5 min readβ’january 1, 2023

Peter Apps

Daniella Garcia-Loos

The linear motion of a system can be described by the displacement, velocity, and acceleration of its center of mass. The variables x, v, and a, all refer to the center-of-mass quantities.

If you recall from kinematics there are a few major equations that relate **acceleration**, **displacement**, **initial and final velocity**, and **time** together.

βΆ In order to solve for a variable without having all four other quantities known, we look at the βVariable Missingβ column to pick the equation that best suits our question.

Here are some tips for tackling application problems involving Newton's second law:

- Identify the object of interest and draw a free-body diagram (FBD).
- Identify all of the forces acting on the object. Be sure to include all forces, even those that may seem small or insignificant.
- Determine the direction of the forces acting on the object. (Positive or Negative? Which way is down?)
- Calculate the magnitudes of the forces acting on the object using the laws of physics, such as Newton's laws of motion or the principle of conservation of energy.
- Use Newton's second law, F = ma, to solve for the unknown quantities in the problem, such as the acceleration of the object or the force required to move the object.
- Check your solution to make sure it is reasonable and consistent with the problem statement. (The best way to do this is by checking to make sure the units make sense!)
- If you are having trouble solving the problem, try breaking it down into smaller parts or identifying any constraints or assumptions made in the problem statement.

The acceleration is equal to the rate of change of velocity with time, and velocity is equal to the rate of change of position with time.

Forces that the systems exert on each other are due to interactions between objects in the systems. If the interacting objects are parts of the same system, there will be no change in the center-of-mass velocity of that system.

Unfortunately, Newtonβs Second Law also includes pretty infamous problems such as **angular tension** and **apparent weight**. Not to worry though, weβre going to break them down:

Here are some steps for tackling an angular tension problem:

- Identify the object of interest and draw a free-body diagram (FBD).
- Identify all of the forces acting on the object, including the forces of tension.
- Determine the direction of the forces of tension. In most cases, the forces of tension will act along the rope or cable, but they may also act at an angle.
- Calculate the magnitudes of the forces of tension using the laws of physics, such as Newton's laws of motion or the principle of conservation of energy.
- Use the magnitudes and directions of the forces of tension to solve for the unknown quantities in the problem, such as the angles between the rope or cable and the object, or the acceleration of the object.
- Check your solution to make sure it is reasonable and consistent with the problem statement.

π₯**Watch: Organic Chemistry Tutor - ****Angular Tension**

When youβre in an elevator going **downwards and speeding up** or going **upwards and slowing down** you tend to feel **lighter**. When youβre in an elevator going **upwards and speeding up** or going **downwards and slowing down** you tend to feel **heavier**. Why is that? To understand apparent weight fully, you must comprehend the four scenarios of the elevator problem:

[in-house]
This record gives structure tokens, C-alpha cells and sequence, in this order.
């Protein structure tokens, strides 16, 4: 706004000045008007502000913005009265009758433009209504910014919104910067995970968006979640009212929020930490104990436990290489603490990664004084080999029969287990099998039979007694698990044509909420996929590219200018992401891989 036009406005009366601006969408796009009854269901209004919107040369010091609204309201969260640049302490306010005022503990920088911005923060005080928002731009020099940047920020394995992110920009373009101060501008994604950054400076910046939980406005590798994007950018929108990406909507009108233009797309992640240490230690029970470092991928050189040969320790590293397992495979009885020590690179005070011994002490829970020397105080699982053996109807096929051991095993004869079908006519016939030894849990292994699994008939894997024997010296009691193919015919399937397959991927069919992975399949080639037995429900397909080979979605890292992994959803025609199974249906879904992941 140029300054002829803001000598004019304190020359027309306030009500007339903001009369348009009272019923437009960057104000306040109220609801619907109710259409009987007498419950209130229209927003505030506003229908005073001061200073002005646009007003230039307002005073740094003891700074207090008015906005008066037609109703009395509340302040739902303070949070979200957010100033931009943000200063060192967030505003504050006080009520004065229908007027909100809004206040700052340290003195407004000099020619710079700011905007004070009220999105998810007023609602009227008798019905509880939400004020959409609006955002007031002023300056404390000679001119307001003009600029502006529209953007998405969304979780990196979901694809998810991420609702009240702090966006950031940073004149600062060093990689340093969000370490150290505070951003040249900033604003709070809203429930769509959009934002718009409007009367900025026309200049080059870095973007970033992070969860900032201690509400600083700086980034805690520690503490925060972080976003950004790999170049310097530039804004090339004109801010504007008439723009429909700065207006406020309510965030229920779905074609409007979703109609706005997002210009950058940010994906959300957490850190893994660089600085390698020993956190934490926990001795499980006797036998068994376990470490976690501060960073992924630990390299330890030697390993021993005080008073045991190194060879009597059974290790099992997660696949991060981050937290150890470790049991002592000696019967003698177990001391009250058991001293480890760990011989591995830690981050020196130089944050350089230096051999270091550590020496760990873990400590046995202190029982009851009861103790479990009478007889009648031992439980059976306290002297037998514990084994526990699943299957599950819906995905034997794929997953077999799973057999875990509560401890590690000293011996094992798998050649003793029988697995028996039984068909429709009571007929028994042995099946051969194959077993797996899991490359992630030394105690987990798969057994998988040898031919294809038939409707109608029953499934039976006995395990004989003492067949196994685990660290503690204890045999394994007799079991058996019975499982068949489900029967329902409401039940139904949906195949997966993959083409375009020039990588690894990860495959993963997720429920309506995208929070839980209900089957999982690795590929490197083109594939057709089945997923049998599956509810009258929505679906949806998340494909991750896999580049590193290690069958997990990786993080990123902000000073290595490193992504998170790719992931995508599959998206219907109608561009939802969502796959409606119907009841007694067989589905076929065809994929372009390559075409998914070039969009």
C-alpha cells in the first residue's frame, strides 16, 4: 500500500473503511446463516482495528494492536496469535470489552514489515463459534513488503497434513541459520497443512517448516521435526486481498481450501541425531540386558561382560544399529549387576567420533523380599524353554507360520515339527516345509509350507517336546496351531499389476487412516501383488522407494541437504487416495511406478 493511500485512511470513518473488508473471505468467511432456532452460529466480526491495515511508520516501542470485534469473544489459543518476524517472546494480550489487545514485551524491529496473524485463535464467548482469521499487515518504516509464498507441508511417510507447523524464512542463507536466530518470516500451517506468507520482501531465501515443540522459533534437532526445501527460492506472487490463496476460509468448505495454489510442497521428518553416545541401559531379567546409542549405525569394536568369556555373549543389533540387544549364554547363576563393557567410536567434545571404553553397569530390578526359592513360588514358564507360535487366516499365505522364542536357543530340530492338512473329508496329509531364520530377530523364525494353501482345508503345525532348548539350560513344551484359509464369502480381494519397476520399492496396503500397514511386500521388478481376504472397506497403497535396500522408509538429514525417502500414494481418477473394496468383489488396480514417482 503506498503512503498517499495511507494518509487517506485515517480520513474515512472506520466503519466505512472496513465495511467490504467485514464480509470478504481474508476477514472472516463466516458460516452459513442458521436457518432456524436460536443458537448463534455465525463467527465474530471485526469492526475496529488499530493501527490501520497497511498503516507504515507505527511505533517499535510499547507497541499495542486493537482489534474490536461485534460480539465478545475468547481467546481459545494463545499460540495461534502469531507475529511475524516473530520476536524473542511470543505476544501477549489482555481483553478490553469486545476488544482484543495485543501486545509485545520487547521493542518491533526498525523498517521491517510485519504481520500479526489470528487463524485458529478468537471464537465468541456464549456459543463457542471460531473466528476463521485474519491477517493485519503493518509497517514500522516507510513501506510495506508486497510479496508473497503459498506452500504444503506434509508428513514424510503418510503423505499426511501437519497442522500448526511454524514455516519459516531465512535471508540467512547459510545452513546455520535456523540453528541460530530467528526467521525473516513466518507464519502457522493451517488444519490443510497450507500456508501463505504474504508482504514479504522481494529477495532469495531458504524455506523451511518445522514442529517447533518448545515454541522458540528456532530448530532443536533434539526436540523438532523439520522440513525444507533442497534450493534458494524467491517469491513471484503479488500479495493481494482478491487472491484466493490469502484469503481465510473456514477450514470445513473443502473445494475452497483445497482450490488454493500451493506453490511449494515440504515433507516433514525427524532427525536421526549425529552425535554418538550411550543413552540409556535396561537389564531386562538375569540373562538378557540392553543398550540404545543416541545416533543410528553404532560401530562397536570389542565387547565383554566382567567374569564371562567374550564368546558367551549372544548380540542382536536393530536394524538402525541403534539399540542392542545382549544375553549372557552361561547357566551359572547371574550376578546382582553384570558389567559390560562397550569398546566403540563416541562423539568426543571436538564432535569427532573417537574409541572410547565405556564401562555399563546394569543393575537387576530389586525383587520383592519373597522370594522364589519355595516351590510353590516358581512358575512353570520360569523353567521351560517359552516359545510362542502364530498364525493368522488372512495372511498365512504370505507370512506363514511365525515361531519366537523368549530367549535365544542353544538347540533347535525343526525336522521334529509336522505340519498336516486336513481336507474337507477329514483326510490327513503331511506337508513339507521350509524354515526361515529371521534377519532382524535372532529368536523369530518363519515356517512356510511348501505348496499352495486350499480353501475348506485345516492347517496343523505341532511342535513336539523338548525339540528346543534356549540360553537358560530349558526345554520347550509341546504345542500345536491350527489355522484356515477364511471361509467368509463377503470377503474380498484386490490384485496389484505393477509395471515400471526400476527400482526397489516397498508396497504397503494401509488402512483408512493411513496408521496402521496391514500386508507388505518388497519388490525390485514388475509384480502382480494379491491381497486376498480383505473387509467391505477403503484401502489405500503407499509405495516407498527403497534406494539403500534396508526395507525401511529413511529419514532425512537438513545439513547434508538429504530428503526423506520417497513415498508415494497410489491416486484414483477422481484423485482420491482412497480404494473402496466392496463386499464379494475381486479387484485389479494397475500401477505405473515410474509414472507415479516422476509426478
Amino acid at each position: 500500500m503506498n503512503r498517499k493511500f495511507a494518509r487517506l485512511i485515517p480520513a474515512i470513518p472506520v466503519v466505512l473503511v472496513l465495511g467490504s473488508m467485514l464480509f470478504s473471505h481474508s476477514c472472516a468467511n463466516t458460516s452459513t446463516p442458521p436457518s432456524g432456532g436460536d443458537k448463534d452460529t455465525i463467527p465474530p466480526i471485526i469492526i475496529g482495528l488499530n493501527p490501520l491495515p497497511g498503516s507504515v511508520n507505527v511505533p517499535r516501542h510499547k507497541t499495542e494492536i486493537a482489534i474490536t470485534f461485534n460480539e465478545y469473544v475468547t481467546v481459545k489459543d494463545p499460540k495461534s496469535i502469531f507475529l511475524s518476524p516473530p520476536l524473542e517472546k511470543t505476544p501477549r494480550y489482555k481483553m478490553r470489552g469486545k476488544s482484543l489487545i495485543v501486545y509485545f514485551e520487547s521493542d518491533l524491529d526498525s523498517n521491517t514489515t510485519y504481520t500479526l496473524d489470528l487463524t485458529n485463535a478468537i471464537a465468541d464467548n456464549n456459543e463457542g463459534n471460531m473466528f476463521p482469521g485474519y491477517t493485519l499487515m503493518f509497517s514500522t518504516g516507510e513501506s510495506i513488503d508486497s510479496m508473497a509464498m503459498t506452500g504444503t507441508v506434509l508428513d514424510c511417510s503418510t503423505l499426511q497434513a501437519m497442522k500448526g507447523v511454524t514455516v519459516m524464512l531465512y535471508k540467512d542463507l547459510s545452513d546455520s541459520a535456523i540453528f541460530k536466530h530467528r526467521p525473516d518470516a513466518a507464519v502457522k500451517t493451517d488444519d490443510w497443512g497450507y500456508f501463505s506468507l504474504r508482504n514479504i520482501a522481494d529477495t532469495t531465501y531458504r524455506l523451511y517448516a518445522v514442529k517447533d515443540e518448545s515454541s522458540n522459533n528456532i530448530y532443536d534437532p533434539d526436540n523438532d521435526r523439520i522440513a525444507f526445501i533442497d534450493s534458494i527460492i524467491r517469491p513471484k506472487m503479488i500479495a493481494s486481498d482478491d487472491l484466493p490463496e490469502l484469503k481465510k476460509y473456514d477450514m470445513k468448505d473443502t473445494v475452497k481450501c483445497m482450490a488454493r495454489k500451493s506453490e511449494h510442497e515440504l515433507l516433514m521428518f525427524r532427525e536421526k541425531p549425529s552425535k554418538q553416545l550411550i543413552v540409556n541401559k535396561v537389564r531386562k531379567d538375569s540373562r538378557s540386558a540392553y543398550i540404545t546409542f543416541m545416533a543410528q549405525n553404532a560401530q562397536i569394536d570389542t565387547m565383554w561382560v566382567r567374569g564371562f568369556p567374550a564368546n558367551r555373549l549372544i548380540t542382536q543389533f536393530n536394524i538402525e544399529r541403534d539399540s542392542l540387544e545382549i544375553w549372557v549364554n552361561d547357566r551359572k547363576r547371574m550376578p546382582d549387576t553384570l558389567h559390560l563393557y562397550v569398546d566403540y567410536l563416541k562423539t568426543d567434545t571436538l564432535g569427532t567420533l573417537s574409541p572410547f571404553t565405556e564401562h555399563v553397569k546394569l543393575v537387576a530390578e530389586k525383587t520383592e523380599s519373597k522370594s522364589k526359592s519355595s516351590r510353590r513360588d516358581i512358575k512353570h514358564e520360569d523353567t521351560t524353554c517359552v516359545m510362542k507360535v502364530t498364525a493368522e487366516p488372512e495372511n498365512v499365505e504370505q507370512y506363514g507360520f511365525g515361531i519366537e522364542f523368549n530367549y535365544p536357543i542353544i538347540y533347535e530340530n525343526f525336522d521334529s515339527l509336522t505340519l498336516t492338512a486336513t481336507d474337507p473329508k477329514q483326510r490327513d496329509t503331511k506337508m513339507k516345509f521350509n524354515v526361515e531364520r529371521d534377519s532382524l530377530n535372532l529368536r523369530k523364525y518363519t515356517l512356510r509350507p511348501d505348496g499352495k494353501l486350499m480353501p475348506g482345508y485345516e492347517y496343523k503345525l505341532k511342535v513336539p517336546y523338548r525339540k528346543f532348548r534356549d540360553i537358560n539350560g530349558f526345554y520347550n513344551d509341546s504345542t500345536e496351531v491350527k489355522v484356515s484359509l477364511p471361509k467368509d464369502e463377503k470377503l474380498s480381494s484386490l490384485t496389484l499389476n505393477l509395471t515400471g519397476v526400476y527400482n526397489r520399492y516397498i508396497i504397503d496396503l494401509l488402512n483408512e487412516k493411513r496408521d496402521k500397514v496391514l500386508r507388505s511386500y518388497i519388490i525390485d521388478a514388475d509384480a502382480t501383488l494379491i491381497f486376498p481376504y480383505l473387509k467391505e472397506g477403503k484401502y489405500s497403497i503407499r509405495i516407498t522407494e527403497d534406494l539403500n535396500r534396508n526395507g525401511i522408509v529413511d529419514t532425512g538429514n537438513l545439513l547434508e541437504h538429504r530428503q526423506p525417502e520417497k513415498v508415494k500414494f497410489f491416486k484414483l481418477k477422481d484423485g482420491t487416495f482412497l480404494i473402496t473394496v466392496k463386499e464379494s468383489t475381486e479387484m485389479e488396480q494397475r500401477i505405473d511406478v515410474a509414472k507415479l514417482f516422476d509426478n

The elevator accelerates upwards, but the inertia of a person would prefer to remain stationary, so the elevator floor must push up on the person with more force than their weight to accelerate them upwards. Therefore, Fn = ma + mg, so Normal Force is **greater than** true weight.

The elevator accelerates downwards, but the inertia of a person would prefer to remain stationary, so the elevator floor must drop out a little bit from underneath the person. This means the elevator floor must push up on the person less to support their weight, so Normal Force decreases. Therefore, Fn = mg - ma, so Normal Force is **less than** true weight.

If the acceleration of an elevator is zero, the elevator is either moving with constant velocity or at rest. When this is the case Fn = mg, so Normal Force is **equal to** the true weight.

If the elevator cable snaps, the elevator-person system will accelerate downwards at the rate of 9.8m/s/s (acceleration due to gravity). Since there is no contact between the floor of the elevator and the person Normal Force is zero. Therefore Normal Force is **less than** true weight.

Here are some steps for tackling an apparent weight problem involving an elevator:

- Identify the object of interest and draw a free-body diagram (FBD).
- Identify all of the forces acting on the object, including the force of gravity (weight) and the normal force.
- Determine the direction of the forces acting on the object. The weight of the object will always act downward, while the normal force will act in the opposite direction, depending on the surface of the elevator.
- Calculate the magnitudes of the forces acting on the object using the laws of physics, such as Newton's laws of motion or the principle of conservation of energy.
- Use the magnitudes and directions of the forces acting on the object to solve for the unknown quantities in the problem, such as the acceleration of the elevator or the mass of the object.

π₯**Watch: AP Physics 1 - ****Unit 2 Streams**

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